Your editorial coverage on the recent net neutrality decision misses a few important points.
First, by most measures, the U.S. is a world leader in broadband. We have the most affordable entry-level pricing; are one of only two countries with three competing broadband technologies; and have networks capable of 100 Mbps or faster available to 85 percent of U.S. households (as compared to Europe, where connections of 30-plus Mbps reach only 54 percent of households). Our broadband investments lead the world and double our nearest rival.
Second, we have had an "open Internet" long before the FCC's 2010 regulations, and the court's decision does not change broadband providers' commitment to giving consumers access to lawful web content whenever they choose.
Moreover, the court affirmed the FCC's authority to ensure the nationwide deployment of broadband.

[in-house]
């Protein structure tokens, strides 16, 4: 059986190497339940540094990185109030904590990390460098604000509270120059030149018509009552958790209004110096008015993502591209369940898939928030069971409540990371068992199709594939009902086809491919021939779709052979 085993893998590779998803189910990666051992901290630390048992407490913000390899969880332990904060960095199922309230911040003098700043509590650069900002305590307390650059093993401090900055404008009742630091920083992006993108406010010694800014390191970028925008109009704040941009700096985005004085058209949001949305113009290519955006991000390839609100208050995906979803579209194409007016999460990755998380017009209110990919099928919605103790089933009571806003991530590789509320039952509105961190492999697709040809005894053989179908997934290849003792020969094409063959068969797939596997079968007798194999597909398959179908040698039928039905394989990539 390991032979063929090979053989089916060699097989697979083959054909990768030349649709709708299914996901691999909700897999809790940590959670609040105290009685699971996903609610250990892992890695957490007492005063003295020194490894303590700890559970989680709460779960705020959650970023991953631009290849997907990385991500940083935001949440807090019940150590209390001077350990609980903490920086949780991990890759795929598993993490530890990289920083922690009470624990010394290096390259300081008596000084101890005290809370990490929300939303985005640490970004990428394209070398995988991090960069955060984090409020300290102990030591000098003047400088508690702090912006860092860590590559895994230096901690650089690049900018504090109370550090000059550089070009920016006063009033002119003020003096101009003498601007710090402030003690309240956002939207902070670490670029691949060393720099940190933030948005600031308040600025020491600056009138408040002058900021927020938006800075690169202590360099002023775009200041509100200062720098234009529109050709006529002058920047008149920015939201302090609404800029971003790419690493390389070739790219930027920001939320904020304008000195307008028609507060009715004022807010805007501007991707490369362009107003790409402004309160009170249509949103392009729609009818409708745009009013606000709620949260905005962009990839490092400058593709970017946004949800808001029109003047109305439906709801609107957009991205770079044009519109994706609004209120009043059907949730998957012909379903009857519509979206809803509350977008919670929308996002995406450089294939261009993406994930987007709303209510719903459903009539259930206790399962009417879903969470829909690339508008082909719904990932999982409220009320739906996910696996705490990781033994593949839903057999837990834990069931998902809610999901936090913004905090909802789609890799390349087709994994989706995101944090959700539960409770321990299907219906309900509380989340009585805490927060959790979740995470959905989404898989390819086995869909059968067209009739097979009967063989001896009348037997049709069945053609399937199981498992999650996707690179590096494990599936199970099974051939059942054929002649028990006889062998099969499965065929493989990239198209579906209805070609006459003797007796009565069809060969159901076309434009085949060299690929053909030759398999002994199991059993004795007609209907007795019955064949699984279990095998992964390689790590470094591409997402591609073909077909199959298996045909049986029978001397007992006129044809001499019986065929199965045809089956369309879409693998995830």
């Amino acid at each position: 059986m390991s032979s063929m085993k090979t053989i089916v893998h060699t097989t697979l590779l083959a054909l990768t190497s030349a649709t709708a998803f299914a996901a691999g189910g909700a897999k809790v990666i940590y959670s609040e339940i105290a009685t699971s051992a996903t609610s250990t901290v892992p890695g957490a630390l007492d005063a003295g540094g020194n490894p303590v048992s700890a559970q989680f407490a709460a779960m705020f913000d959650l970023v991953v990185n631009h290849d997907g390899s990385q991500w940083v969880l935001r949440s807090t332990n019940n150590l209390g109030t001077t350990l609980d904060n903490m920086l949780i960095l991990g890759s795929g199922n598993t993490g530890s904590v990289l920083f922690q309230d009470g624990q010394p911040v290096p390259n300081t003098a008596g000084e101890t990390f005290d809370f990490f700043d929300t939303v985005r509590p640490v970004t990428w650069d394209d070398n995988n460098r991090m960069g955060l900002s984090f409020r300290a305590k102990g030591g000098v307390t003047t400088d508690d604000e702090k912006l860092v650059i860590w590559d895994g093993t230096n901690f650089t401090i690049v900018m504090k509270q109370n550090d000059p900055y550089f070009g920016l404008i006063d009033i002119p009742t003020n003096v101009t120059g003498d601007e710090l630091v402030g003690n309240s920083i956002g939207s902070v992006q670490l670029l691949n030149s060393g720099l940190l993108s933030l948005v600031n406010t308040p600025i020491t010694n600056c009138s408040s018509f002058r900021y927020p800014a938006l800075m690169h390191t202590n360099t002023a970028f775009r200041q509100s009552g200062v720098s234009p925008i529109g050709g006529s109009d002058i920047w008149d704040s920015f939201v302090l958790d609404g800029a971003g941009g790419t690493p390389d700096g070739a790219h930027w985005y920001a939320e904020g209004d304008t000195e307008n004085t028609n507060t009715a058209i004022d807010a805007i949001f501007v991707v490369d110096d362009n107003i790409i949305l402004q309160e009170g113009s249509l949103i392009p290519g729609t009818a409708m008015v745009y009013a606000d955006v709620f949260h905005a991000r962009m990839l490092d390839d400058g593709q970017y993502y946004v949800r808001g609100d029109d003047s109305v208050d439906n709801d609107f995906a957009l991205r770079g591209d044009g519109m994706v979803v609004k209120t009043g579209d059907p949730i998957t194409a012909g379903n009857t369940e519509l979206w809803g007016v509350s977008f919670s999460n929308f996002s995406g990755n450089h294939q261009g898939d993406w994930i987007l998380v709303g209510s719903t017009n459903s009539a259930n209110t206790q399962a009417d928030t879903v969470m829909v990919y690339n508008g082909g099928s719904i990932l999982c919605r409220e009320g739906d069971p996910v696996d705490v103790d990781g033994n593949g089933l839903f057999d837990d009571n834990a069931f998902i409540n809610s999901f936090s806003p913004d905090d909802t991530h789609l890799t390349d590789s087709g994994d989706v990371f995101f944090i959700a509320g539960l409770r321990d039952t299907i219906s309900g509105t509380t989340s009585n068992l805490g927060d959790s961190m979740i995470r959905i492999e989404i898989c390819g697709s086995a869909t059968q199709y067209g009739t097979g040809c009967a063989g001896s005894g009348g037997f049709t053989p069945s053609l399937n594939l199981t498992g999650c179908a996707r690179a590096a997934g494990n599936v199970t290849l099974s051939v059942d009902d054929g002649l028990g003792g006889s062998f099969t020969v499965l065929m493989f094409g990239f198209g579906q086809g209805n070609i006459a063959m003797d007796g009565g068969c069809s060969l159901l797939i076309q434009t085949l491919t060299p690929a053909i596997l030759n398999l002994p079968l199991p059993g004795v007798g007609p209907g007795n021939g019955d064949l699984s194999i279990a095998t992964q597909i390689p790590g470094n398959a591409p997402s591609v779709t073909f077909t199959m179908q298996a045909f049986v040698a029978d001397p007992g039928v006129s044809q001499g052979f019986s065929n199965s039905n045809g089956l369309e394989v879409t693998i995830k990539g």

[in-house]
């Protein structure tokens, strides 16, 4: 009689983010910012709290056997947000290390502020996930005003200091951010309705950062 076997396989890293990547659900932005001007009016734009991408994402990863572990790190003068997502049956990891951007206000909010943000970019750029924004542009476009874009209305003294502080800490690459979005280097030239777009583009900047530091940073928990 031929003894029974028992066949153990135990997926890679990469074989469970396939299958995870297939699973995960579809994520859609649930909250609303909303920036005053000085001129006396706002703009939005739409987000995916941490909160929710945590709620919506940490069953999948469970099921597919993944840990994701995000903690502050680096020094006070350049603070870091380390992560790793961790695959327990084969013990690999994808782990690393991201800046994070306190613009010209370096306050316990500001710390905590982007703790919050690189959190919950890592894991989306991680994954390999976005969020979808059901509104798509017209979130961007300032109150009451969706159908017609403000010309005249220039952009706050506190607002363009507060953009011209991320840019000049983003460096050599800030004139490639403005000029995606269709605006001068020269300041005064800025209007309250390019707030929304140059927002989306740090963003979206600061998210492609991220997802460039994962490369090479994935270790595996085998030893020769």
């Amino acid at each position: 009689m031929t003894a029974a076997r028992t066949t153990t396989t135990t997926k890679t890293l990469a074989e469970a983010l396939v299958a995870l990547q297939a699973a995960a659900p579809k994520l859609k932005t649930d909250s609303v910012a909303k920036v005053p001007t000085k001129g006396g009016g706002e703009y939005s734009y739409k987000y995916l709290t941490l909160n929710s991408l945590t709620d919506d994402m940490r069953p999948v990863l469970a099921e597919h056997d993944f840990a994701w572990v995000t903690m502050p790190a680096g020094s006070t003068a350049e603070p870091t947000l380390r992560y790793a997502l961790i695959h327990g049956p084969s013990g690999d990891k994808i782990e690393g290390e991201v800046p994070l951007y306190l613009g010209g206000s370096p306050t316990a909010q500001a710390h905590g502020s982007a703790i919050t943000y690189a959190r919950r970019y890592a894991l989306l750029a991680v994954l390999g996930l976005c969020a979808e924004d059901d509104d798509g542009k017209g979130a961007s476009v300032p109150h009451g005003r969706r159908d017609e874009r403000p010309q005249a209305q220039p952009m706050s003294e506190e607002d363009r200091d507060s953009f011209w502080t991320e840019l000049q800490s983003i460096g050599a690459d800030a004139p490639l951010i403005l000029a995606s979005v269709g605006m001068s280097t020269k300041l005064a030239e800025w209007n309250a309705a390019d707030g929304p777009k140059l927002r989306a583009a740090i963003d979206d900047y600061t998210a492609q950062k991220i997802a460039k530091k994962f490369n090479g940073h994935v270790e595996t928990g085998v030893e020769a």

Third, some critics now want the FCC to reclassify the Internet as an old-style "telecommunications service" and regulate it as a "common carrier" like the Ma Bell telephone monopoly.
Back then, the government regulated prices, profits and the terms of competition within the industry. But since the Clinton administration there has been wide, bipartisan consensus that broadband is not like the old Ma Bell telephone monopoly and should not be regulated as such.
We shouldn't go back to rotary phone-era regulations any more than we should go back to dial-up Internet connections.
There have been scant instances alleging that broadband providers breached the principles of an Open Internet, and such controversies were resolved cooperatively and quickly. An Open Internet is in everyone's interest, including ours.
We have state-of-the-art broadband networks and the world's best Internet companies. We should be focused on finding the "next big thing" rather than re-litigating debates that time has passed by.
Michael Powell is president and CEO of the National Cable and Telecommunications Association in Washington. He is also a former chairman of the Federal Communications Commission.